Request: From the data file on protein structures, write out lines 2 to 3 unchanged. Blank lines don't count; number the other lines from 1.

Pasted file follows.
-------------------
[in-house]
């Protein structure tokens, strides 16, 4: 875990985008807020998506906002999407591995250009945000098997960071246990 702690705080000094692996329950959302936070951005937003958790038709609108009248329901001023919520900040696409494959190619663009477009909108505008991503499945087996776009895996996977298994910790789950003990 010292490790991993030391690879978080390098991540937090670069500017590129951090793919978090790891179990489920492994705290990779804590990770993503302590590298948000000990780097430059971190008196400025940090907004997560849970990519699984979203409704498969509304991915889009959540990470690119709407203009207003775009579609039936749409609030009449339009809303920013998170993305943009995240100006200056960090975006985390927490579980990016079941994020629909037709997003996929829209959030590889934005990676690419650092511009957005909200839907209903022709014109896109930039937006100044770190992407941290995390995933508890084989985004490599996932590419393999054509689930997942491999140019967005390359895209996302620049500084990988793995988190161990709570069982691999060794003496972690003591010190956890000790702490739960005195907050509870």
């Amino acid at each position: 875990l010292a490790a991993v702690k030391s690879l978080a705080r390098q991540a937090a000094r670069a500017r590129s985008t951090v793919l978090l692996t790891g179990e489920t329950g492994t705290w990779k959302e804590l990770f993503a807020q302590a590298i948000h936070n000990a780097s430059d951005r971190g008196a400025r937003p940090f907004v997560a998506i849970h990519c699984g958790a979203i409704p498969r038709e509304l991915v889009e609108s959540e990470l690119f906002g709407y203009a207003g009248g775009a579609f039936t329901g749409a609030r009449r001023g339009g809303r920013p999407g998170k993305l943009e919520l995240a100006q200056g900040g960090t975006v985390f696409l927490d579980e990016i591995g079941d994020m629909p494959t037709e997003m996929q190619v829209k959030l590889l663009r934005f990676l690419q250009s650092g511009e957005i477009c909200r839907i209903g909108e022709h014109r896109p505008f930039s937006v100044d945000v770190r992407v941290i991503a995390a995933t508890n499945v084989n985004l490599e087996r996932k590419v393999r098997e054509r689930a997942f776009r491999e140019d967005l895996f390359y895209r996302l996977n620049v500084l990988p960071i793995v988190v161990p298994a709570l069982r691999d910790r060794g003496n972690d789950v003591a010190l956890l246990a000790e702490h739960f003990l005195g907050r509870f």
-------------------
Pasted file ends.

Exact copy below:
């Protein structure tokens, strides 16, 4: 875990985008807020998506906002999407591995250009945000098997960071246990 702690705080000094692996329950959302936070951005937003958790038709609108009248329901001023919520900040696409494959190619663009477009909108505008991503499945087996776009895996996977298994910790789950003990 010292490790991993030391690879978080390098991540937090670069500017590129951090793919978090790891179990489920492994705290990779804590990770993503302590590298948000000990780097430059971190008196400025940090907004997560849970990519699984979203409704498969509304991915889009959540990470690119709407203009207003775009579609039936749409609030009449339009809303920013998170993305943009995240100006200056960090975006985390927490579980990016079941994020629909037709997003996929829209959030590889934005990676690419650092511009957005909200839907209903022709014109896109930039937006100044770190992407941290995390995933508890084989985004490599996932590419393999054509689930997942491999140019967005390359895209996302620049500084990988793995988190161990709570069982691999060794003496972690003591010190956890000790702490739960005195907050509870």
């Amino acid at each position: 875990l010292a490790a991993v702690k030391s690879l978080a705080r390098q991540a937090a000094r670069a500017r590129s985008t951090v793919l978090l692996t790891g179990e489920t329950g492994t705290w990779k959302e804590l990770f993503a807020q302590a590298i948000h936070n000990a780097s430059d951005r971190g008196a400025r937003p940090f907004v997560a998506i849970h990519c699984g958790a979203i409704p498969r038709e509304l991915v889009e609108s959540e990470l690119f906002g709407y203009a207003g009248g775009a579609f039936t329901g749409a609030r009449r001023g339009g809303r920013p999407g998170k993305l943009e919520l995240a100006q200056g900040g960090t975006v985390f696409l927490d579980e990016i591995g079941d994020m629909p494959t037709e997003m996929q190619v829209k959030l590889l663009r934005f990676l690419q250009s650092g511009e957005i477009c909200r839907i209903g909108e022709h014109r896109p505008f930039s937006v100044d945000v770190r992407v941290i991503a995390a995933t508890n499945v084989n985004l490599e087996r996932k590419v393999r098997e054509r689930a997942f776009r491999e140019d967005l895996f390359y895209r996302l996977n620049v500084l990988p960071i793995v988190v161990p298994a709570l069982r691999d910790r060794g003496n972690d789950v003591a010190l956890l246990a000790e702490h739960f003990l005195g907050r509870f």